Originally Published: Tuesday, 14 November 2000 Author: Brian Richardson
Published to: enhance_articles_hardware/Hardware Articles Page: 1/1 - [Printable]

Bye Bye, iOpener

It's so sad to see you go, iOpener! As thousands of these cool little boxes sit in a warehouse awaiting an uncertain fate, Brian Richardson takes a look at the sad events that left so many of these appliance computers homeless.

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It's always sad to see a tech company fail. In many instances, hard work and dedication are wiped out by bad marketing decisions and silly product placement. That discouraging story has apparently been repeated. Netpliance is no longer making the iOpener. There's a feeling that this failure may spell doom for the appliance computer market, which AOL is about to enter into with their Linux-based appliance.

When We Last Left Our Heroes ...

A few months ago, the $99 iOpener was deemed one of the first "inexpensive Internet appliances", a cool mini-PC with a LCD display. The company assumed you would use their proprietary Internet service (which would be their profit making device). Instead, various hardware hackers snatched up the box and converted it into a Linux plaything.

Netpliance, manufacturer of the iOpener, announced a "major shift in their business model" on Friday. For those of you not familiar with business lingo, a "major shift in their business model," as defined by Netpliance, is equivalent to "We lost our shirts and are cutting 38% of our work force". This comes after Netpliance increased the cost of their system to help offset losses. Sales essentially died, greatly accelerating the company's steep dive into the abyss.

The iOpener will still live on ... sort of. AT&T has partnered with Netpliance to make a variation of the device, bundled with AT&T Internet access and to be sold (are you sitting down?) on QVC. Since AT&T will make the "appliances," orders with Netpliance's Taiwanese manufacturer were canceled.

But I Want My Tiny Linux Box!

The original iOpener flew off the shelves like Jolt Cola at a Linux showcase food vendor ... but not for the service Netpliance was hoping to sell. Hackers wanted the nifty hardware, not the proprietary Internet service. At $99, the box was an attractive platform for hacking. At the "new price" of $400, the box was an under-powered computer with a cute screen (why pay $400 for a lame computer with a proprietary ISP when you can get a "real PC" with a lame proprietary 3-year ISP contract for the same money?).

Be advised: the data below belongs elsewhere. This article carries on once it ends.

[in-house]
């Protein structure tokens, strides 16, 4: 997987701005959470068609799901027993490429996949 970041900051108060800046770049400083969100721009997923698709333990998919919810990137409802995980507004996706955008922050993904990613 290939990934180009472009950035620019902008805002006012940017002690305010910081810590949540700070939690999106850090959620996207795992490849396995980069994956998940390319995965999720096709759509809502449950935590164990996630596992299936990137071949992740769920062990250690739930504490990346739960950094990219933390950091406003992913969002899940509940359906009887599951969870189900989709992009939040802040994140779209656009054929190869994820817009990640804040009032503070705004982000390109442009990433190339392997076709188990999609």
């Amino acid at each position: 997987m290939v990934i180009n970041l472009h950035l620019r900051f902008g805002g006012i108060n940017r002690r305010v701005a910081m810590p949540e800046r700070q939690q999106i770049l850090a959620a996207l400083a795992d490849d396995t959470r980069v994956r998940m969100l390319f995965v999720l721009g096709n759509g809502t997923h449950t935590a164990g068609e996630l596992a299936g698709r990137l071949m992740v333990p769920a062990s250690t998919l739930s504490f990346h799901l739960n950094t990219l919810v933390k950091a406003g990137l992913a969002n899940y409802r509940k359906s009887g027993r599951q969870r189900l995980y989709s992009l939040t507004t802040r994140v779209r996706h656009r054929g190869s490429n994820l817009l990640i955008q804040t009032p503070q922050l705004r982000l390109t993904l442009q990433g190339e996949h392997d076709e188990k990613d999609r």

Netpliance proved there was a demand for their product, but in a different arena. A segment of the population wants a small, appliance-style computer. But they don't necessarily want "somebody else's system" stuck in a tamper-proof box. There's a nice arena for Linux appliance/embedded systems to fill this gap.

If you're at Comdex, the geek equivalent of a professional wrestling event, look for the AOL booth. Behind the 8 foot stacks of free discs, you'll see their "counter top appliance" It's a black box with a touch-screen display. This Linux-based device, equipped for modem and broadband access, is AOL's foray into the Internet appliance world. The hardware looks pretty solid, including a touch-screen interface for folks used to ATM interfaces. While it's Linux-based, it's far from open (of course, it's pre-loaded with an AOL for the Linux client). And at a retail price of $599, it's very close to the cost of an entry level computer ("Hm", the buyer says, "should I buy this easy to use black box or the big beige thing with the rats-nest of wires growing out of the back").

AOL's Touch Pad Internet Appliance will help define a turning point in consumer computer hardware. Will consumers favor the PC (harder to use, but very expandable) or the appliance computer (not as expandable, but very simple to operate)? If this market segment grows, Linux users may find their favorite desktop operating system running on their parent's information appliance.

Brian Richardson has considered the possibility that home computers may become so common, they appear in every room of the house. He hopes they never make it to the bathroom, because every time you use the keyboard, you have to wonder if the last person washed their hands.

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